It’s very natural for people in business to spend a good bit of time worrying about what “the competition” is doing.
As you survey the landscape of what you’re competing against, however, I’d suggest that other companies should probably occupy no more than 25% of your time.
Because your biggest competition isn’t the competition. It’s the noise in your client or prospect’s mind. It’s the boss – the kids – the schedule – the office politics – the latest health problem – the job search – the fantasy football league – tomorrow’s big presentation – the upcoming vacation – the overloaded e-mail inbox.
Don’t believe me? Monitor what’s coursing through you brain for the next 2 minutes. See what people who are fighting for your attention are up against?
Your clients aren’t spending a massive amount of time thinking about your competitors. What IS occupying their time and attention and energy is the distracting swirl of life and business.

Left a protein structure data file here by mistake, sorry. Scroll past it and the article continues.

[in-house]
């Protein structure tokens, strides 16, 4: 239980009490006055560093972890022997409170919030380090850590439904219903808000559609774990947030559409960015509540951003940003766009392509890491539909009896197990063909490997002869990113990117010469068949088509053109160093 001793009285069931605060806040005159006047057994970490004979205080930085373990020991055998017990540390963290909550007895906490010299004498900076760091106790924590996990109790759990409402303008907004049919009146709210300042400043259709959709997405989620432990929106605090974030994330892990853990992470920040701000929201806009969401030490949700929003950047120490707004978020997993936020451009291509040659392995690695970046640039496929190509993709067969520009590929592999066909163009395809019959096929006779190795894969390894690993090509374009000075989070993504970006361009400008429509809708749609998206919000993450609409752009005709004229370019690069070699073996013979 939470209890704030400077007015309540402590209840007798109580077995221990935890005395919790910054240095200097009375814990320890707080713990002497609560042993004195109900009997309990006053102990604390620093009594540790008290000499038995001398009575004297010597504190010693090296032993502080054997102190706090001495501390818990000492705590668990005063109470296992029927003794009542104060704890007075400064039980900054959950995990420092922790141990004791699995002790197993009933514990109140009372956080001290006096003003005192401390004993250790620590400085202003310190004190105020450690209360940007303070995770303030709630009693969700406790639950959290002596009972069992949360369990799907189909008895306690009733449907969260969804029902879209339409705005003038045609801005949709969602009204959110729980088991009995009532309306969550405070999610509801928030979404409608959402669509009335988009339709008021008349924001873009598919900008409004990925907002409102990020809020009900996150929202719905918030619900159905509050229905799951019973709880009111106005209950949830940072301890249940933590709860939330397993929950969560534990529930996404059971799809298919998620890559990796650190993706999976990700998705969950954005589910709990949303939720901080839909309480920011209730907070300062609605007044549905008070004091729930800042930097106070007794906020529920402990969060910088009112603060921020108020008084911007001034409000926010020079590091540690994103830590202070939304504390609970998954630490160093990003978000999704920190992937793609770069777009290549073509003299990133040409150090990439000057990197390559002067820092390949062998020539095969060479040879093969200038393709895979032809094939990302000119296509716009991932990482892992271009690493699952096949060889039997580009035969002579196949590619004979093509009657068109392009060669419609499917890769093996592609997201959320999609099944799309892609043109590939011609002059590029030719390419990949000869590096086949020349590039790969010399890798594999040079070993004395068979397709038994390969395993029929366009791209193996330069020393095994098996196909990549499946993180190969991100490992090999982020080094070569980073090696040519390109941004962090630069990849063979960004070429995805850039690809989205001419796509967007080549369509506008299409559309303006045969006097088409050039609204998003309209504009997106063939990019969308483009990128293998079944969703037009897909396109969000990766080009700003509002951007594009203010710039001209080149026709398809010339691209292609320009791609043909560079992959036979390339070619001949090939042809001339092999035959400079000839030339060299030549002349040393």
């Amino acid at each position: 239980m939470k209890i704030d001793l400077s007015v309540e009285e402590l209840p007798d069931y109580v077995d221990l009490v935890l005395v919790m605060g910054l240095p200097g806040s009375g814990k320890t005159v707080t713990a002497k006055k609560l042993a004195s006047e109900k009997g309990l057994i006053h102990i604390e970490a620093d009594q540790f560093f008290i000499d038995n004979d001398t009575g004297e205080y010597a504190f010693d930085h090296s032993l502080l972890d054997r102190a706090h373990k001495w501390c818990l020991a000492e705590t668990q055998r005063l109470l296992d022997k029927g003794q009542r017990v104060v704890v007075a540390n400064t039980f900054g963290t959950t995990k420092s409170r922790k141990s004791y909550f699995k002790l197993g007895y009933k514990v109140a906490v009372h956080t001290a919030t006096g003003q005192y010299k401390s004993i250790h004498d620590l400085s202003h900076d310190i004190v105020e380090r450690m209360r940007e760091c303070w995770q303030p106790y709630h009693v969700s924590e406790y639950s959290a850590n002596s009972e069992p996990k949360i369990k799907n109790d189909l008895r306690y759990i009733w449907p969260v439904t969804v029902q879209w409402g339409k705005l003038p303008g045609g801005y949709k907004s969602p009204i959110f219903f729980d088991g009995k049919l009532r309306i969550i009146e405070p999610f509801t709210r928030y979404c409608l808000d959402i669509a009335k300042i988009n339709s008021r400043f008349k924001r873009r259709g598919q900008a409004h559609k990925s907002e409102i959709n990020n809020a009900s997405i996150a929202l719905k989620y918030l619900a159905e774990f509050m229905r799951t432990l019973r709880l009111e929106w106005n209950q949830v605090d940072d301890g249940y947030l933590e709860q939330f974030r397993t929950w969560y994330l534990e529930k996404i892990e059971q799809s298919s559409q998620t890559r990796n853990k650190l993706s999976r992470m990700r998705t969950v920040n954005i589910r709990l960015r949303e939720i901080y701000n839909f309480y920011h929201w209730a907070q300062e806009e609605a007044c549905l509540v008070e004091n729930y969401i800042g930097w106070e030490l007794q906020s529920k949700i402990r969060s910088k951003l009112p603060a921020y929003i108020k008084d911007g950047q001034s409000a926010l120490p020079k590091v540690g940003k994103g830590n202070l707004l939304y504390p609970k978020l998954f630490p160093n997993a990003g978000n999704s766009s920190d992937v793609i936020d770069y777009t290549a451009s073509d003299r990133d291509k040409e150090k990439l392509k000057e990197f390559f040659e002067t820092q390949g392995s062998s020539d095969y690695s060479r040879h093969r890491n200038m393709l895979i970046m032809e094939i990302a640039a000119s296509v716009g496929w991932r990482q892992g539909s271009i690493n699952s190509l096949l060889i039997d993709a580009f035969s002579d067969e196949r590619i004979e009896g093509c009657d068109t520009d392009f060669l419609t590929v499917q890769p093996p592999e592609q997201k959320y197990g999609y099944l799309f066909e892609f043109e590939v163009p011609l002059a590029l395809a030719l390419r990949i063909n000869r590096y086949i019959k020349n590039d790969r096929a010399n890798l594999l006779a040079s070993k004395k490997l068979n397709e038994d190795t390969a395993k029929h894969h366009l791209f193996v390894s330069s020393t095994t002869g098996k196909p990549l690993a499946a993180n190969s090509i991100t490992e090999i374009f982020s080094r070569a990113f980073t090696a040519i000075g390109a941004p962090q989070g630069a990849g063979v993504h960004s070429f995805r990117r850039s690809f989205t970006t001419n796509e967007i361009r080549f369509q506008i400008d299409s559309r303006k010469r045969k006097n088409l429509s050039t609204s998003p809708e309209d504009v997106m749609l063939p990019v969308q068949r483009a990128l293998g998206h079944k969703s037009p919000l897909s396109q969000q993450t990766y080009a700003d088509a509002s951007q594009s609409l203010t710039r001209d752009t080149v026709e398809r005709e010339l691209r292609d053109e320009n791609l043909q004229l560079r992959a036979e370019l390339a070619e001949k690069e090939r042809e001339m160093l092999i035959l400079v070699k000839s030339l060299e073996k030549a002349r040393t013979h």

In short, your enemy is distracted attention. If you’re not standing out from the whirlwind of “stuff” that surrounds every client, you can be lost in the noise.
So, we all have a common competitive issue. The signal-to-noise ratio. How do we put forth such a clear signal that we stand out in the minds of our clients?
Here is how NOT to do it:
1. The Bullet Point Blast
(from a major digital agency website – how’s that for cutting through the noise?)
2. A statement from General McVague
These are just two examples of many illustrating how to fail at achieving memorable and impactful clarity. It’s just more (forgettable) noise.
On the other hand, you could stand out refreshingly, as does Hubspot with their vivid 4-word summary and their benefit-filled sub-statement:
Punchy. Appealing. Tangible. Aspirational. Memorable. It’s called getting the point across quickly.
The greatest need isn’t to add to the noise. It’s to distill to a very clear, compelling, and memorable signal. By developing micro-statements and using analogies you can gain memory space and beat your biggest competition. The noise.
No Jerks (Hubspot’s employment philosophy)